The holiday season at its heart is intended to be a time of togetherness and appreciation, and yes, even your kids – could be the happier for it.

http://business.financialpost.com/2014/12/06/indebted-seniors-need-to-discover-their-inner-scrooge/



Not our parents’ generation when it comes to personal debt

It’s been said before:  In a number of ways, we are not like our parents’ generation. Things will always change. Bottom line, we often think and act differently from our parents.

Perhaps new technology and the digital revolution spring to mind first?  It’s true. From the fax and laptop to smart phones and wearable technology, the world looks and works in many new, and evolving, ways.

What’s also true is our change in attitude and actions when it comes to personal debt. In 2012, the Globe and Mail reported on a poll conducted by a firm of bankruptcy trustees. The results show that most Canadians are quite comfortable with using debt as a financial strategy. Yet, this was a time when debt loads had risen to alarming new highs. The survey found that nine out of 10 respondents would consider borrowing money to cover an unexpected expense that was not an emergency.

By contrast, in the 1960s, families frequently lived a ‘middle class’ lifestyle and managed to own a home on one income (usually the Dad’s). The mindset was typically to save for needed things—rather than to borrow. And, this lifestyle rarely included the additional luxuries we see fairly common in our lives today: second cars, cable TV, eating out, vacations and plane travel, smart phones and tablets, pricey gym or golf memberships, designer duds etc.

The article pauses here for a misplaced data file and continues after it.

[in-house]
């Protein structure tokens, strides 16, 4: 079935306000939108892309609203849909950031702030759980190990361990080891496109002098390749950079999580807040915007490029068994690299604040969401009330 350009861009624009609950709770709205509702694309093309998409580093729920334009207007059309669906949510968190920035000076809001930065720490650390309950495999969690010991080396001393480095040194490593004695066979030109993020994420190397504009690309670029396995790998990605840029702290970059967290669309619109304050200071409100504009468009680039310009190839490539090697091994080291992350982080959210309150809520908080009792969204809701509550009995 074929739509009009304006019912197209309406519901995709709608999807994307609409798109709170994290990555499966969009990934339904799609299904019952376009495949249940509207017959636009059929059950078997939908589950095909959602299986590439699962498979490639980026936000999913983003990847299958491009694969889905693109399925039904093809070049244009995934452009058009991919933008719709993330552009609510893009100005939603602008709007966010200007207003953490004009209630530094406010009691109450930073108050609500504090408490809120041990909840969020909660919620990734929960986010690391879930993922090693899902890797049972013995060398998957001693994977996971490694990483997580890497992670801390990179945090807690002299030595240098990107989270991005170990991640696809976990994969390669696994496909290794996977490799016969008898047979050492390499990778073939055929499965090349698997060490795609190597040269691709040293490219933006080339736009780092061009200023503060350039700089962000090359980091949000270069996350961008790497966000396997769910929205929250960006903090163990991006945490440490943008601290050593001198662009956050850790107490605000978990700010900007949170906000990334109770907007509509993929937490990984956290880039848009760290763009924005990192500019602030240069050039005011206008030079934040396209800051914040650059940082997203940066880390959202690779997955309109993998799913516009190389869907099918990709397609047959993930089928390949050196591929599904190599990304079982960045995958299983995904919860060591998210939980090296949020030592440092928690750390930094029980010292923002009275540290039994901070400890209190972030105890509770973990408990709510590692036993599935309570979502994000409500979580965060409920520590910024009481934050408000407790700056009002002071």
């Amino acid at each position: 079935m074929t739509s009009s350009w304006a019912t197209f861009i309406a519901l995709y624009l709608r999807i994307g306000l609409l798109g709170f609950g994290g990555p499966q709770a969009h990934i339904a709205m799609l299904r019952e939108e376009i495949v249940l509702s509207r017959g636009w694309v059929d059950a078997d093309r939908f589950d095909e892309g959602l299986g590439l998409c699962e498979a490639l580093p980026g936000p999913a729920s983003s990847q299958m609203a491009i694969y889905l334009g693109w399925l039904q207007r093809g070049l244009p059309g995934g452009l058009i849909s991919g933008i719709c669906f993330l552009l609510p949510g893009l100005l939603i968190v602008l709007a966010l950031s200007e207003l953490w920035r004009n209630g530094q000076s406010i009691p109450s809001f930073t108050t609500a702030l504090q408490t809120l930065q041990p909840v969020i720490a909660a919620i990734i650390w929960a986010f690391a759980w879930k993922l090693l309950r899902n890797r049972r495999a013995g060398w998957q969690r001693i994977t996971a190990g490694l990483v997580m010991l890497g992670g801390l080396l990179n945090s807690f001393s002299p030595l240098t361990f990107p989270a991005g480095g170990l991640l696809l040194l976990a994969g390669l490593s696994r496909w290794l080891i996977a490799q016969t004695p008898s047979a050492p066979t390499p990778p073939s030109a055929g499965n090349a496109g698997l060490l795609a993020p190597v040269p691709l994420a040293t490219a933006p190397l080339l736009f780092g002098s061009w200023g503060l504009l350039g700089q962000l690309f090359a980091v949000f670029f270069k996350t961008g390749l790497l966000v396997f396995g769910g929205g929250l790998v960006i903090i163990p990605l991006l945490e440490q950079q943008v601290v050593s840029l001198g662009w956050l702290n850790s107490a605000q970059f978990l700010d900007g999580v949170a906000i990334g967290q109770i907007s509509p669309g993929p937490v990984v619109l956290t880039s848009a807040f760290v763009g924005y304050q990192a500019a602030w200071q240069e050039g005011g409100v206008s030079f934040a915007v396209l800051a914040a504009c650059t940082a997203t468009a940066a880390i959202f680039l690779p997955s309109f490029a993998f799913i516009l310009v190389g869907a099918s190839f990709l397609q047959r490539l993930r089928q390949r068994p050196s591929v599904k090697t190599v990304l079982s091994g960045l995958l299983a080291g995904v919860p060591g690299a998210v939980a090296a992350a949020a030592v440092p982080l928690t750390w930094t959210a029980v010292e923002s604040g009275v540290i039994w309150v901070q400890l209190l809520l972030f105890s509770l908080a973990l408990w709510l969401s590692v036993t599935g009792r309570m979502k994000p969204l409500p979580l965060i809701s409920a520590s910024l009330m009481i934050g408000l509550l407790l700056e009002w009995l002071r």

The downside to our view of what constitutes the appropriate lifestyle of the 21st century is that to acquire and maintain this level of consumerism we may spend more than we earn (a concept that would rarely be considered acceptable in the 1960s)! In our work at Grant Thornton, we often see where this can lead:  Consistently living beyond ones means, borrowing, excessive purchasing and maximizing high-interest credit cards can put individuals and families into highly stressful situations with increasing debt loads (whether we believe we can afford it or not).